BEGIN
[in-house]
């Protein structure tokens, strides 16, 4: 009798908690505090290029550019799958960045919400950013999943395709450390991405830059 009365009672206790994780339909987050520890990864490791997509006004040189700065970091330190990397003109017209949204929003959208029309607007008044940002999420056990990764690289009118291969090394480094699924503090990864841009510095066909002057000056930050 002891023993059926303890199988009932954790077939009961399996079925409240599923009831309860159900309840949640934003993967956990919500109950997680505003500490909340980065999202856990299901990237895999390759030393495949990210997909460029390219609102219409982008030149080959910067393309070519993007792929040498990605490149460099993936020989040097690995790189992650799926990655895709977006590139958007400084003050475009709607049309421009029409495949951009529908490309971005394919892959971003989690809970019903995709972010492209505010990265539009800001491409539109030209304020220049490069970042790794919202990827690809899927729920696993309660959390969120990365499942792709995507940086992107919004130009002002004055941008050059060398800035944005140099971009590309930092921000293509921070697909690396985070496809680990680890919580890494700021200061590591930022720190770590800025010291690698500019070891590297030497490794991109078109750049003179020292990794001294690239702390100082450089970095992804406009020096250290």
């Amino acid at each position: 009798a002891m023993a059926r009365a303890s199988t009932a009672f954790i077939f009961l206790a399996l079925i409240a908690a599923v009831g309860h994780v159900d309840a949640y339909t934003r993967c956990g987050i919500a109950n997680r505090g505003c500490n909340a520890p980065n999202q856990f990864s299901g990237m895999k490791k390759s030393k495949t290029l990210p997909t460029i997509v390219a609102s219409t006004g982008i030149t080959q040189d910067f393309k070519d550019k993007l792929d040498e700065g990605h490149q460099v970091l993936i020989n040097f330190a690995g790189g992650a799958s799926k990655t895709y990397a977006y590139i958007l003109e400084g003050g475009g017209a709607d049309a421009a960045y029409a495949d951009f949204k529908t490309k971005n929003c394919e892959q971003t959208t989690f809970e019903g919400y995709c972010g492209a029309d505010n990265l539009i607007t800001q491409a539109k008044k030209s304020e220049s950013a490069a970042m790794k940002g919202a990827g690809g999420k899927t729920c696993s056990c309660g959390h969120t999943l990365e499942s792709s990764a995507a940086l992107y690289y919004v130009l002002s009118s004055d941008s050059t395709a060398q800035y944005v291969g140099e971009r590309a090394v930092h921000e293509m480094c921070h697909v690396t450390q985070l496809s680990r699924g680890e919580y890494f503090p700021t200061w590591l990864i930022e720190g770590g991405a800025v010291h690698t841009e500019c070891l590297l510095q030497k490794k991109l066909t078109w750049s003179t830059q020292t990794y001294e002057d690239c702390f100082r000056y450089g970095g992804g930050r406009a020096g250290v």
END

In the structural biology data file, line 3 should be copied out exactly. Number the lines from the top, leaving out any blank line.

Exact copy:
């Amino acid at each position: 009798a002891m023993a059926r009365a303890s199988t009932a009672f954790i077939f009961l206790a399996l079925i409240a908690a599923v009831g309860h994780v159900d309840a949640y339909t934003r993967c956990g987050i919500a109950n997680r505090g505003c500490n909340a520890p980065n999202q856990f990864s299901g990237m895999k490791k390759s030393k495949t290029l990210p997909t460029i997509v390219a609102s219409t006004g982008i030149t080959q040189d910067f393309k070519d550019k993007l792929d040498e700065g990605h490149q460099v970091l993936i020989n040097f330190a690995g790189g992650a799958s799926k990655t895709y990397a977006y590139i958007l003109e400084g003050g475009g017209a709607d049309a421009a960045y029409a495949d951009f949204k529908t490309k971005n929003c394919e892959q971003t959208t989690f809970e019903g919400y995709c972010g492209a029309d505010n990265l539009i607007t800001q491409a539109k008044k030209s304020e220049s950013a490069a970042m790794k940002g919202a990827g690809g999420k899927t729920c696993s056990c309660g959390h969120t999943l990365e499942s792709s990764a995507a940086l992107y690289y919004v130009l002002s009118s004055d941008s050059t395709a060398q800035y944005v291969g140099e971009r590309a090394v930092h921000e293509m480094c921070h697909v690396t450390q985070l496809s680990r699924g680890e919580y890494f503090p700021t200061w590591l990864i930022e720190g770590g991405a800025v010291h690698t841009e500019c070891l590297l510095q030497k490794k991109l066909t078109w750049s003179t830059q020292t990794y001294e002057d690239c702390f100082r000056y450089g970095g992804g930050r406009a020096g250290v």